I learned to love research when I was in grad school at Berkeley, a couple of centuries ago. There's something deeply satisfying about digging around in manuscripts, old books, and diaries--finding forgotten or lost or never-before-discovered gems of information. This week, almost by magic, a wonderful document landed on my desk, just in time to serve as a valuable resource for The General's Women, the current biographical/historical novel I'm working on. Featured in the magazine is the torpedoing of the troopship Strathallan on Dec. 22, 1942. Kay Summersby, Eisenhower's Irish driver and one of the characters in my novel, was on that ship, on her way to join Ike, who had arrived in Algiers with TORCH, the first Allied campaign of World War II.
The Allies didn't publicize the sinking of their troopships (such admissions could lead to low morale at home) so most of the documentation of the Strathallan's sinking (like the stories on the wonderful website, www.thestrathallan.com) is compiled long after the fact. Hence, descriptions are usually rather general and details are fuzzy. However, by an interesting coincidence, a LIFE magazine photographer named Margaret Bourke-White was on that ship with Kay. When I learned that, I did some more digging and learned that Bourke-White's photos of the event were featured in the Feb 22, 1943 issue of LIFE. I ordered a copy (bless the Internet!), which arrived last week. When I opened it, I was delighted to discover not only six fascinating photos but a lengthy and sharply detailed report of the sinking, the hours on the lifeboat, and the rescue--all written just days after the event, when the details were fresh in Bourke-White's mind. Here's a sample:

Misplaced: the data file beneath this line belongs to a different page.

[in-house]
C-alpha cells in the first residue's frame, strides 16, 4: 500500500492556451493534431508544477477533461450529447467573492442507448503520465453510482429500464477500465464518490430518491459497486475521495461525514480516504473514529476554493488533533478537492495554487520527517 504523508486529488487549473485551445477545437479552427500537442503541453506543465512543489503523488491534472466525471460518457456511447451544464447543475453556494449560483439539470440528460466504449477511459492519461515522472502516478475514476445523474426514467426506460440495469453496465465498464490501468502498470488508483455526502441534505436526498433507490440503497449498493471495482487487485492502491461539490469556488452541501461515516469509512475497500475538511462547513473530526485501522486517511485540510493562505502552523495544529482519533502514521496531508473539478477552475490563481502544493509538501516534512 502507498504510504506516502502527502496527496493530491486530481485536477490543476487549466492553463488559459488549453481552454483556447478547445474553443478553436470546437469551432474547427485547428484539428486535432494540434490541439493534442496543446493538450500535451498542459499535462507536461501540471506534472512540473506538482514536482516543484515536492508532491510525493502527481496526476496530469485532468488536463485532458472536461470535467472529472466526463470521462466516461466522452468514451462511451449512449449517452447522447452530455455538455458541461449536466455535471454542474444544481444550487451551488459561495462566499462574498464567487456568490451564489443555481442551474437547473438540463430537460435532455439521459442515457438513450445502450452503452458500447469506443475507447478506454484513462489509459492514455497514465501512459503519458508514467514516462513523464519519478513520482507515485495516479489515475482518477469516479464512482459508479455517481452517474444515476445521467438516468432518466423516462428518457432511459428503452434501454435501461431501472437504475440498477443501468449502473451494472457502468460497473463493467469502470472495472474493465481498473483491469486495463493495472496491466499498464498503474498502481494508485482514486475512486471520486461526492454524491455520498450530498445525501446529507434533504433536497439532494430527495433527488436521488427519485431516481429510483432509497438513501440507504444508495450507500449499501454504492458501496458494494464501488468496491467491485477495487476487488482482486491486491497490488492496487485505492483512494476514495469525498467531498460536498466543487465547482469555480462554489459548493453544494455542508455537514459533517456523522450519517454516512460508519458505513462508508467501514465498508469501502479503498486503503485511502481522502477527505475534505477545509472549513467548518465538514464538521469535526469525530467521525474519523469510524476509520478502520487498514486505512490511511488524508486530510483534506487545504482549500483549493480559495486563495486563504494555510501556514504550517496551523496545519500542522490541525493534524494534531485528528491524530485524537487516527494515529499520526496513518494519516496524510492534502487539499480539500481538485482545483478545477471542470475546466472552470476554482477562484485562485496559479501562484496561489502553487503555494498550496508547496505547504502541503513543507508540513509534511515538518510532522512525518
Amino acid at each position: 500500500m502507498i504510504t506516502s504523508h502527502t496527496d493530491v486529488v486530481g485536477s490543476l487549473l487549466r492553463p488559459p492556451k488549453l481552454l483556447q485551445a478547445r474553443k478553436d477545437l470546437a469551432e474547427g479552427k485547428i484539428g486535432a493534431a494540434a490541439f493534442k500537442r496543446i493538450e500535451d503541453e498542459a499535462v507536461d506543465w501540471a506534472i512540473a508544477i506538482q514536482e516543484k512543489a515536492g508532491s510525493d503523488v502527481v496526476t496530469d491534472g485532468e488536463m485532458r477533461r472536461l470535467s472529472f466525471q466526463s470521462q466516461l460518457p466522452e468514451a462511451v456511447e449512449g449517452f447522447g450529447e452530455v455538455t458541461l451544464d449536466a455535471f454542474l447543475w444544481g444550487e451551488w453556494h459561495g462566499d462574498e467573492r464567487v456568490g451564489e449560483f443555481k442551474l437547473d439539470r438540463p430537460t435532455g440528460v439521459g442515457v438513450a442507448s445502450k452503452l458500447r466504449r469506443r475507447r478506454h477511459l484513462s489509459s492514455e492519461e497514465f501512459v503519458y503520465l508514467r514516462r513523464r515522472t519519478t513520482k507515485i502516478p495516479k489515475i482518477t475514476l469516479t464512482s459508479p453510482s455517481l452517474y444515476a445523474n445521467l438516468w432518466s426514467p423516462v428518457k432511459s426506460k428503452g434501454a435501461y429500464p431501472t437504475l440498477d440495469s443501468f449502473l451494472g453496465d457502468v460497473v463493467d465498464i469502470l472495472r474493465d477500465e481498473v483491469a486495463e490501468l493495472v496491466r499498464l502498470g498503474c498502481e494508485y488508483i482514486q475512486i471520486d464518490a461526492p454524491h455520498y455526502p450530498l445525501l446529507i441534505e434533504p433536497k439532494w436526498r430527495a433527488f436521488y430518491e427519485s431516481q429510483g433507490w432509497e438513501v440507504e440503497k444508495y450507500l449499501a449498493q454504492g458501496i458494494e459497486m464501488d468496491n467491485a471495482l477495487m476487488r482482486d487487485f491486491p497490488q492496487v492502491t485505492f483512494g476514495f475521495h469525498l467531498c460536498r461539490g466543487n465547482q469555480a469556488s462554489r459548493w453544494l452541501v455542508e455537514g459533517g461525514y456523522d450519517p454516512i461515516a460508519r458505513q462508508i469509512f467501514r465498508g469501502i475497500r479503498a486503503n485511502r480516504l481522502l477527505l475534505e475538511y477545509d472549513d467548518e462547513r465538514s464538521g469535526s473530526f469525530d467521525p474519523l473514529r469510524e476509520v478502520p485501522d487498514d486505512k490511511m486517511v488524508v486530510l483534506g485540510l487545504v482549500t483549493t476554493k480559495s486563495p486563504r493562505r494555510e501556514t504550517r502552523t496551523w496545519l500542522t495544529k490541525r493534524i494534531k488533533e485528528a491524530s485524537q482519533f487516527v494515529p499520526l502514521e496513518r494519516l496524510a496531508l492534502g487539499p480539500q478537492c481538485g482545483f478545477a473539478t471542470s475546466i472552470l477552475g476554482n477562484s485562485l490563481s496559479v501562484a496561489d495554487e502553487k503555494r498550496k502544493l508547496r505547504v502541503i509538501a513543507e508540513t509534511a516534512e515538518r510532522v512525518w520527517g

In the lifeboat [No. 12, before it was lowered] I was astonished to find myself in water up to my hips. The torpedo splash had flooded the lifeboats on the port side aft. I hugged my cameras to my chest to keep them dry but as we made our quivering descent, columns of water began pouring down on us from lifeboat No. 11, which was swinging over our heads. Its crew was pulling out plugs to empty the hull before lowering away... Just then the attention of all of us was caught by a heavy, dangling chain which swung cruelly back and forth while we ducked and twisted our heads out of the way. We were in the water at last...Just as we had created a small margin between ourselves and the big ship, down came lifeboat No. 11 with its load of British [nursing] sisters. Its crew had been unable to replace the plugs properly and it filled to the gunwales. A couple of dozen sisters were washed over the side. Some of them were carried immediately back into their flooded boat on the next wave. Others started swimming toward rafts which were tossed from the upper deck...
The description of the sinking in Kay Summersby's two memoirs is interesting reading, but it's not nearly as compelling as Bourke-White's, which is a researcher's treasure. Even more intriguing, Bourke-White's LIFE photo-feature had an important repercussion back home: Mamie learned from this magazine feature that her husband's "pretty Irish driver," the "beauteous" and "comely" Kay (Bourke-White's published descriptions) would be a member of his headquarters staff in North Africa. Ike had neglected to tell her about this--an omission that is bound to tug at a novelist's eager imagination.
Bourke-White wasn't just a gifted photo-journalist--she was a talented writer, as well. In another post, I'll tell you more about her work, and more about the sinking of the Strathallan. Stay tuned.
Reading note: The camera is an instrument that teaches people how to see without a camera.--Dorothea Lang